A problem that is specifically associated with the present invention is the possibility of complete loss of a part, or the whole, of for example one 8-sector data cluster within a cluster block. As an illustration, the cluster block can be comprised of 16 data clusters. The problem with replacing an unreadable or erased sector (or sectors) with a parity sector in a parity cluster, such as an on-drive Raid-5 system, is the lack of verification that the parity sectors are consistent with the data clusters in the cluster block. What is therefore still needed, is a function capable of checking the reliability of parity sector correction across a cluster block against miscorrection.
Another specific problem relates to the odd-boundary-write operation. Odd-boundary-write operation is a write operation that does not begin at the first Logical Block Address (LBA) of a physical 8-sector data cluster, or which does not end at the last LBA of a physical 8-sector data cluster. The completion of a second and a third level (C2/C3) encoding for an 8-sector data cluster, in the presence of an odd-boundary-write operation requires a Read-Modify-Write (RMW) operation.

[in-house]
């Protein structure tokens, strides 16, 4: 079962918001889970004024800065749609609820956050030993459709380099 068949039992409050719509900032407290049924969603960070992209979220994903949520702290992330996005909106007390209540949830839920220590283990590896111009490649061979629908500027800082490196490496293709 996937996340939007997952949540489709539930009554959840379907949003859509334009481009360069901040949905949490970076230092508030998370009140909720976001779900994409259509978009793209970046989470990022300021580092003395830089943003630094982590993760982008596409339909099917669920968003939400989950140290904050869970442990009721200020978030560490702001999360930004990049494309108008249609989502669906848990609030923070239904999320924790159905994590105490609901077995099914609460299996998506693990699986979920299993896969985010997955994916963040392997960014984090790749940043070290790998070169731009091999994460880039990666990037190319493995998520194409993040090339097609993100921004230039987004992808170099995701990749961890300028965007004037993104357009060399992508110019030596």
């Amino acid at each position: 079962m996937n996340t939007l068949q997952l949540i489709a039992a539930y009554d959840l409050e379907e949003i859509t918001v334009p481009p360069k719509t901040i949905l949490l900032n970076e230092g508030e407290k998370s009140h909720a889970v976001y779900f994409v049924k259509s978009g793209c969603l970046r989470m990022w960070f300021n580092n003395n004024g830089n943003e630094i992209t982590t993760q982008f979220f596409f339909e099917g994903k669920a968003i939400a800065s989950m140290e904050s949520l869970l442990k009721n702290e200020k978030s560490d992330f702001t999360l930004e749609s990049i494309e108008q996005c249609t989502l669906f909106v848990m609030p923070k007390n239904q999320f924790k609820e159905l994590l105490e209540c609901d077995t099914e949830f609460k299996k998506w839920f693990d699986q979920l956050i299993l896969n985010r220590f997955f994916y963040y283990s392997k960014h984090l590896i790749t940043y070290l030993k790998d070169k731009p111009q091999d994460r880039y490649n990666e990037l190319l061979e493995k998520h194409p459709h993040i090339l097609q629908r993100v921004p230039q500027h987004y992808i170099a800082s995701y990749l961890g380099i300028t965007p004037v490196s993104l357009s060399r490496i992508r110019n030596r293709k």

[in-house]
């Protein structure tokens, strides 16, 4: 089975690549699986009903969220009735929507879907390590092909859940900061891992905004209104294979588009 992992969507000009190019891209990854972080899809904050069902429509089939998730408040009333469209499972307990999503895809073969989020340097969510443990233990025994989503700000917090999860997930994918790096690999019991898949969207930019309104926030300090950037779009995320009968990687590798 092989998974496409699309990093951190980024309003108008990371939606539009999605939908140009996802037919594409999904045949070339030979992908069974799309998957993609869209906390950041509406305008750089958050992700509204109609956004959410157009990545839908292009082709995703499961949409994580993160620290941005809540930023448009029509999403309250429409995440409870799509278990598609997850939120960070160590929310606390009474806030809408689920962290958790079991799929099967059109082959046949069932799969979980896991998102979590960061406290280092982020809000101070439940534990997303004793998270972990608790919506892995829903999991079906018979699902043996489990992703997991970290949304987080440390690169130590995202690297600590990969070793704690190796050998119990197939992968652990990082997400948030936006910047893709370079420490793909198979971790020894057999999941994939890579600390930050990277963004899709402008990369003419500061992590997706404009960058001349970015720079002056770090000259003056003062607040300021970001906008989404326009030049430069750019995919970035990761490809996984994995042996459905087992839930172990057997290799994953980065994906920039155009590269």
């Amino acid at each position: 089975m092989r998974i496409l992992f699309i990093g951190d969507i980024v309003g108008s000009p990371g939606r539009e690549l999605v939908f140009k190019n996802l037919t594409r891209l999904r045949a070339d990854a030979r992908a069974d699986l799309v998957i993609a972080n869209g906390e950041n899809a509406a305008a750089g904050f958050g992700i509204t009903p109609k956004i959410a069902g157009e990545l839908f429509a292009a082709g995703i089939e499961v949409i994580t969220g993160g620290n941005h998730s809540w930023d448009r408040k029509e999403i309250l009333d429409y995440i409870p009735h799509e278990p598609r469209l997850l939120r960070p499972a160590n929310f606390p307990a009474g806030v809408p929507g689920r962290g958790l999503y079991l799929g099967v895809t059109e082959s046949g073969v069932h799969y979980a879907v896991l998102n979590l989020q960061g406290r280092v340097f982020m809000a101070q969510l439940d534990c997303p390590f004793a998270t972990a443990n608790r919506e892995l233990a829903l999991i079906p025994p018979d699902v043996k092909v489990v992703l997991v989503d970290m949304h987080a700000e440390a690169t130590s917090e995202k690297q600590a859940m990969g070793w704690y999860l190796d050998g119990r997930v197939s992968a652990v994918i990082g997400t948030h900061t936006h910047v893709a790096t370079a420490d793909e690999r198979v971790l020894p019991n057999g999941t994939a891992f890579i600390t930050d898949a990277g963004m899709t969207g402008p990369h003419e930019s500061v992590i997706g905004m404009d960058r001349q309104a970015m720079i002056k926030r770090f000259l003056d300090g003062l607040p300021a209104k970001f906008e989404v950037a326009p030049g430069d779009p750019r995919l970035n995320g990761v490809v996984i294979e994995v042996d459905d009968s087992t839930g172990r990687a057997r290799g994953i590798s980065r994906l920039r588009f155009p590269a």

For sequential writes, the frequency at which the Read-Modify-Write operation would be required is low, and the C2/C3 protection completion may thus not pose a considerable problem. However, for random writes the C2/C3 protection completion may not be acceptable from a performance viewpoint. There is therefore a need for avoiding the RMW operation, while concurrently completing the C2/C3-protection in an 8-sector data cluster, whose ISF Protection is fragmented by odd-boundary-write.
Yet another specific problem is the occurrence of a data erasure, a “jami,” that can wipe out a sector written inside a data cluster, for which a C3-encoding has been completed. There is therefore a need to introduce a readability state of sectors within a data cluster, which is a byte that is “virtual.” The readability state of sectors should not be actually written on the disk, but should be encoded into the C3-checks. The readability state of sectors should be updated and re-encoded into the C3-checks during the drive scrub operation, so that these C3-checks serve as miscorrection checks (i.e., CRC) for a higher level protection.
The present invention satisfies these needs, and presents a system, a computer program product, and an associated method (collectively referred to herein as “the system” or “the present system”) for protecting against miscorrection due to parity sector updates in an ISF-ECC system in an on-drive parity sector system.
To this end, the system presents a cluster block to be protected by a parity cluster, which itself is a complete, C3-protected cluster. Effectively, this protection forms a fourth ISF protection level, referred to herein as “C4 level,” “C4 protection,” or “C4 correction,” which is implemented as a multi-sector parity stripe on a cluster block.